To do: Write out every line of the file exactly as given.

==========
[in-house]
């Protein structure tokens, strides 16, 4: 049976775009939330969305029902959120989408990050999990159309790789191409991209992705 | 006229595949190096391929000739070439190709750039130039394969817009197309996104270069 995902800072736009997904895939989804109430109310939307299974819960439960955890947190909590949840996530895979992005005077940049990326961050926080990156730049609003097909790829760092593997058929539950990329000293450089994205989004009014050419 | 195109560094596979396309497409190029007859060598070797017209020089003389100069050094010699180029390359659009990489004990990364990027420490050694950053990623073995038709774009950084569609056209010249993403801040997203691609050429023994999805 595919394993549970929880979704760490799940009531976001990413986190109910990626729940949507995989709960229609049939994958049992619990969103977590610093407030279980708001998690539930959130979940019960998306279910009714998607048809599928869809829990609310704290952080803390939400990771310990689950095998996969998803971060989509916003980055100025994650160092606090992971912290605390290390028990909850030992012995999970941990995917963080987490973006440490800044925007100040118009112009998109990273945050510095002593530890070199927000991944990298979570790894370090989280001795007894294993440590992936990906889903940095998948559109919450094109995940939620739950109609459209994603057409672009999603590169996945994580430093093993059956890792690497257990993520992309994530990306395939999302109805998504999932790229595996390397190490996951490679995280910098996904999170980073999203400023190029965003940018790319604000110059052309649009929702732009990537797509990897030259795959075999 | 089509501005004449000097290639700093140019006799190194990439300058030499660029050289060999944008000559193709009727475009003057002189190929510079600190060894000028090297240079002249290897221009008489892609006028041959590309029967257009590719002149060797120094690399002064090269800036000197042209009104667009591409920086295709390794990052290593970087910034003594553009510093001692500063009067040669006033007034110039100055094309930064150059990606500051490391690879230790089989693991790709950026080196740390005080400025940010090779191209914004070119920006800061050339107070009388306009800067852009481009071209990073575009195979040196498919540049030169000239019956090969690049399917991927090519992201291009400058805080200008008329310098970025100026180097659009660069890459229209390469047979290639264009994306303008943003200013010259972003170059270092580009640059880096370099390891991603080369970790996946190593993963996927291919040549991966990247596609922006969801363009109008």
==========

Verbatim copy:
[in-house]
């Protein structure tokens, strides 16, 4: 049976775009939330969305029902959120989408990050999990159309790789191409991209992705 | 006229595949190096391929000739070439190709750039130039394969817009197309996104270069 995902800072736009997904895939989804109430109310939307299974819960439960955890947190909590949840996530895979992005005077940049990326961050926080990156730049609003097909790829760092593997058929539950990329000293450089994205989004009014050419 | 195109560094596979396309497409190029007859060598070797017209020089003389100069050094010699180029390359659009990489004990990364990027420490050694950053990623073995038709774009950084569609056209010249993403801040997203691609050429023994999805 595919394993549970929880979704760490799940009531976001990413986190109910990626729940949507995989709960229609049939994958049992619990969103977590610093407030279980708001998690539930959130979940019960998306279910009714998607048809599928869809829990609310704290952080803390939400990771310990689950095998996969998803971060989509916003980055100025994650160092606090992971912290605390290390028990909850030992012995999970941990995917963080987490973006440490800044925007100040118009112009998109990273945050510095002593530890070199927000991944990298979570790894370090989280001795007894294993440590992936990906889903940095998948559109919450094109995940939620739950109609459209994603057409672009999603590169996945994580430093093993059956890792690497257990993520992309994530990306395939999302109805998504999932790229595996390397190490996951490679995280910098996904999170980073999203400023190029965003940018790319604000110059052309649009929702732009990537797509990897030259795959075999 | 089509501005004449000097290639700093140019006799190194990439300058030499660029050289060999944008000559193709009727475009003057002189190929510079600190060894000028090297240079002249290897221009008489892609006028041959590309029967257009590719002149060797120094690399002064090269800036000197042209009104667009591409920086295709390794990052290593970087910034003594553009510093001692500063009067040669006033007034110039100055094309930064150059990606500051490391690879230790089989693991790709950026080196740390005080400025940010090779191209914004070119920006800061050339107070009388306009800067852009481009071209990073575009195979040196498919540049030169000239019956090969690049399917991927090519992201291009400058805080200008008329310098970025100026180097659009660069890459229209390469047979290639264009994306303008943003200013010259972003170059270092580009640059880096370099390891991603080369970790996946190593993963996927291919040549991966990247596609922006969801363009109008």